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International Journal of Rotating Machinery
Volume 3 (1997), Issue 1, Pages 21-32

An Aerodynamic Method for the Analysis of Isolated Horizontal-Axis Wind Turbines

Bombardier Aeronautical Chair, École Polytechnique, Montréal H3C 3A7, Canada

Received 4 April 1996

Copyright © 1997 Hindawi Publishing Corporation. This is an open access article distributed under the Creative Commons Attribution License, which permits unrestricted use, distribution, and reproduction in any medium, provided the original work is properly cited.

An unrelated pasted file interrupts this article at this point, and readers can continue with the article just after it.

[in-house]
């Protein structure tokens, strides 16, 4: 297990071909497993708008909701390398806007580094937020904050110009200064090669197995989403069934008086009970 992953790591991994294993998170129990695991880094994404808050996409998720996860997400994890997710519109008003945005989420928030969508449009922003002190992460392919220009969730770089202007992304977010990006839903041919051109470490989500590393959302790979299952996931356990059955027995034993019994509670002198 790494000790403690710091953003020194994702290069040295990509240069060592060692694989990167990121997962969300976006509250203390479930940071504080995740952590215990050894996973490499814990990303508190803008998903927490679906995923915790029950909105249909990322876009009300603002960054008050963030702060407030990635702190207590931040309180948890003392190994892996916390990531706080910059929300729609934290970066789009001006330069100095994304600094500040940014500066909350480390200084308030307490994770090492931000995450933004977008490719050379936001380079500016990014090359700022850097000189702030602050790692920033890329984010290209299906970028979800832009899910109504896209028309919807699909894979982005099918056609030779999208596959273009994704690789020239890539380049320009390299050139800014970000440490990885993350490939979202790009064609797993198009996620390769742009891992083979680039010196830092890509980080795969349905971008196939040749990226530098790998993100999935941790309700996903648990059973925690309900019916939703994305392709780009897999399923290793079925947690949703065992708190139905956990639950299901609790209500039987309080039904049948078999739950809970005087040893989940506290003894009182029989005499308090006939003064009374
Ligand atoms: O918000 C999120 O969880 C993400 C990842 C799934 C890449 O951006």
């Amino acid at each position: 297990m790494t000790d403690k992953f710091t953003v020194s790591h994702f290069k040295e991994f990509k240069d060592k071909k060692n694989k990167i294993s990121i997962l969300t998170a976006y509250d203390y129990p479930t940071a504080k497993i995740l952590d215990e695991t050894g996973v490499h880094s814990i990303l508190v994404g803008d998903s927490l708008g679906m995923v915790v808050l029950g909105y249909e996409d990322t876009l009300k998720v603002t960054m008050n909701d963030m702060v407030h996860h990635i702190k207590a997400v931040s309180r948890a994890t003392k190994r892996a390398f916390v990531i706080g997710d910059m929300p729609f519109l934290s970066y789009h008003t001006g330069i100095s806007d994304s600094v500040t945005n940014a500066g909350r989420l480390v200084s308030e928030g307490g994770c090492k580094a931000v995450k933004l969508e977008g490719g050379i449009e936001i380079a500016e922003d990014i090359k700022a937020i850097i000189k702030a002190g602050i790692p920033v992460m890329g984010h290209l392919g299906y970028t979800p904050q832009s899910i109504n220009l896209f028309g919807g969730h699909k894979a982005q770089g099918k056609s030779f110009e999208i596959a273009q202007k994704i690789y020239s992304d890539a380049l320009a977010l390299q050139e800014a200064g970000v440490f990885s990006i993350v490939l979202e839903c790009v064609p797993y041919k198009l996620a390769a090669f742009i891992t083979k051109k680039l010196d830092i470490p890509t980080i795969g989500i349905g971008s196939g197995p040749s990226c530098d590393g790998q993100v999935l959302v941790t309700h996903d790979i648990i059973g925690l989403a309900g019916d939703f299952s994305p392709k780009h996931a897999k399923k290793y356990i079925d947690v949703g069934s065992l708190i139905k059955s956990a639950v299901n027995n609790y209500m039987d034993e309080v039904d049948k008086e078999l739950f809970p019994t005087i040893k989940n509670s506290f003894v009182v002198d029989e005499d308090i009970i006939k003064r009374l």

The aerodynamic analysis of a wind turbine represents a very complex task since it involves an unsteady three-dimensional viscous flow. In most existing performance-analysis methods, wind turbines are considered isolated so that interference effects caused by other rotors or by the site topology are neglected. Studying these effects in order to optimize the arrangement and the positioning of Horizontal-Axis Wind Turbines (HAWTs) on a wind farm is one of the research activities of the Bombardier Aeronautical Chair. As a preliminary step in the progress of this project, a method that includes some of the essential ingredients for the analysis of wind farms has been developed and is presented in the paper. In this proposed method, the flow field around isolated HAWTs is predicted by solving the steady-state, incompressible, two-dimensional axisymmetric Navier-Stokes equations. The turbine is represented by a distribution of momentum sources. The resulting governing equations are solved using a Control-Volume Finite Element Method (CVFEM). This axisymmetric implementation efficiently illustrates the applicability and viability of the proposed methodology, by using a formulation that necessitates a minimum of computer resources. The axisymmetric method produces performance predictions for isolated machines with the same level of accuracy than the well-known momentum-strip theory. It can therefore be considered to be a useful tool for the design of HAWTs. Its main advantage, however, is its capacity to predict the flow in the wake which constitutes one of the essential features needed for the performance predictions of wind farms of dense cluster arrangements.